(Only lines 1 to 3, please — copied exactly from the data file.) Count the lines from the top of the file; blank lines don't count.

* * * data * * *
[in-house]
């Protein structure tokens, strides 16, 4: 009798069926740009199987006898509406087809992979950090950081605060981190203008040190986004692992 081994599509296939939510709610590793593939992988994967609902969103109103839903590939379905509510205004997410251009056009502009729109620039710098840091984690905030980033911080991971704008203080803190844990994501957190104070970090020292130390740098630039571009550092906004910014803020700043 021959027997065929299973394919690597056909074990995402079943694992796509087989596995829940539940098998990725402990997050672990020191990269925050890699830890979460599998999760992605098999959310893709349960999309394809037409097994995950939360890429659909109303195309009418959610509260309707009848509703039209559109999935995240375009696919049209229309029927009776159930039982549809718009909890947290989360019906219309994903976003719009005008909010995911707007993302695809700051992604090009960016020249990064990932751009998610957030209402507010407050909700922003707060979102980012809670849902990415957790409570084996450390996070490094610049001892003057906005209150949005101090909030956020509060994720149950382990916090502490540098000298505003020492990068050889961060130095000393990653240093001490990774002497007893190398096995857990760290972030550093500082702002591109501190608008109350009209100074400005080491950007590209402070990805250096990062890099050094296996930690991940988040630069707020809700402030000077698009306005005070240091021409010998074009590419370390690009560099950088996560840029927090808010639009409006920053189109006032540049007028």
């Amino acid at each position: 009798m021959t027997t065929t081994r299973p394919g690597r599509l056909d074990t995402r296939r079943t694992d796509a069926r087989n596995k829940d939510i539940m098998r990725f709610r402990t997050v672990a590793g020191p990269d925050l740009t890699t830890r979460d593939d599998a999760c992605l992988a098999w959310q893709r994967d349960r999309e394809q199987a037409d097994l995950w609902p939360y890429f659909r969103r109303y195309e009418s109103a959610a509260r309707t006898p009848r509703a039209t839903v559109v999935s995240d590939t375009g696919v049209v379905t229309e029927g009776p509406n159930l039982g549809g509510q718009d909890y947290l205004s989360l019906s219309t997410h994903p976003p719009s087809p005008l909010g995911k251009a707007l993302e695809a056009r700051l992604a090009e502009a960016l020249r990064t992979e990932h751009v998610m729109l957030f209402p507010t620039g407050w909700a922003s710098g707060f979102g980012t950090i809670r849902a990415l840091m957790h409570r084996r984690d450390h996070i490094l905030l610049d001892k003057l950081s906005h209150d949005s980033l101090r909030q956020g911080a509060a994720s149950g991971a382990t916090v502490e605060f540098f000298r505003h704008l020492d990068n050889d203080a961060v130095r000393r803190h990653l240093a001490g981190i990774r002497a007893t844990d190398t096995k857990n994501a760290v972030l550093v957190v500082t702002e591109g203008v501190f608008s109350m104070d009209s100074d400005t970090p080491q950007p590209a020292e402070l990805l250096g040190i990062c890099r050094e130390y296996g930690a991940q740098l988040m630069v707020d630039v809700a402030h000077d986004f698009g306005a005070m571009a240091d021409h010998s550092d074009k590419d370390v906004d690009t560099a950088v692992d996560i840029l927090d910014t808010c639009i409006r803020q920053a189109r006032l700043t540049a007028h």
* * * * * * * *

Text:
[in-house]
């Protein structure tokens, strides 16, 4: 009798069926740009199987006898509406087809992979950090950081605060981190203008040190986004692992 081994599509296939939510709610590793593939992988994967609902969103109103839903590939379905509510205004997410251009056009502009729109620039710098840091984690905030980033911080991971704008203080803190844990994501957190104070970090020292130390740098630039571009550092906004910014803020700043 021959027997065929299973394919690597056909074990995402079943694992796509087989596995829940539940098998990725402990997050672990020191990269925050890699830890979460599998999760992605098999959310893709349960999309394809037409097994995950939360890429659909109303195309009418959610509260309707009848509703039209559109999935995240375009696919049209229309029927009776159930039982549809718009909890947290989360019906219309994903976003719009005008909010995911707007993302695809700051992604090009960016020249990064990932751009998610957030209402507010407050909700922003707060979102980012809670849902990415957790409570084996450390996070490094610049001892003057906005209150949005101090909030956020509060994720149950382990916090502490540098000298505003020492990068050889961060130095000393990653240093001490990774002497007893190398096995857990760290972030550093500082702002591109501190608008109350009209100074400005080491950007590209402070990805250096990062890099050094296996930690991940988040630069707020809700402030000077698009306005005070240091021409010998074009590419370390690009560099950088996560840029927090808010639009409006920053189109006032540049007028």
């Amino acid at each position: 009798m021959t027997t065929t081994r299973p394919g690597r599509l056909d074990t995402r296939r079943t694992d796509a069926r087989n596995k829940d939510i539940m098998r990725f709610r402990t997050v672990a590793g020191p990269d925050l740009t890699t830890r979460d593939d599998a999760c992605l992988a098999w959310q893709r994967d349960r999309e394809q199987a037409d097994l995950w609902p939360y890429f659909r969103r109303y195309e009418s109103a959610a509260r309707t006898p009848r509703a039209t839903v559109v999935s995240d590939t375009g696919v049209v379905t229309e029927g009776p509406n159930l039982g549809g509510q718009d909890y947290l205004s989360l019906s219309t997410h994903p976003p719009s087809p005008l909010g995911k251009a707007l993302e695809a056009r700051l992604a090009e502009a960016l020249r990064t992979e990932h751009v998610m729109l957030f209402p507010t620039g407050w909700a922003s710098g707060f979102g980012t950090i809670r849902a990415l840091m957790h409570r084996r984690d450390h996070i490094l905030l610049d001892k003057l950081s906005h209150d949005s980033l101090r909030q956020g911080a509060a994720s149950g991971a382990t916090v502490e605060f540098f000298r505003h704008l020492d990068n050889d203080a961060v130095r000393r803190h990653l240093a001490g981190i990774r002497a007893t844990d190398t096995k857990n994501a760290v972030l550093v957190v500082t702002e591109g203008v501190f608008s109350m104070d009209s100074d400005t970090p080491q950007p590209a020292e402070l990805l250096g040190i990062c890099r050094e130390y296996g930690a991940q740098l988040m630069v707020d630039v809700a402030h000077d986004f698009g306005a005070m571009a240091d021409h010998s550092d074009k590419d370390v906004d690009t560099a950088v692992d996560i840029l927090d910014t808010c639009i409006r803020q920053a189109r006032l700043t540049a007028h």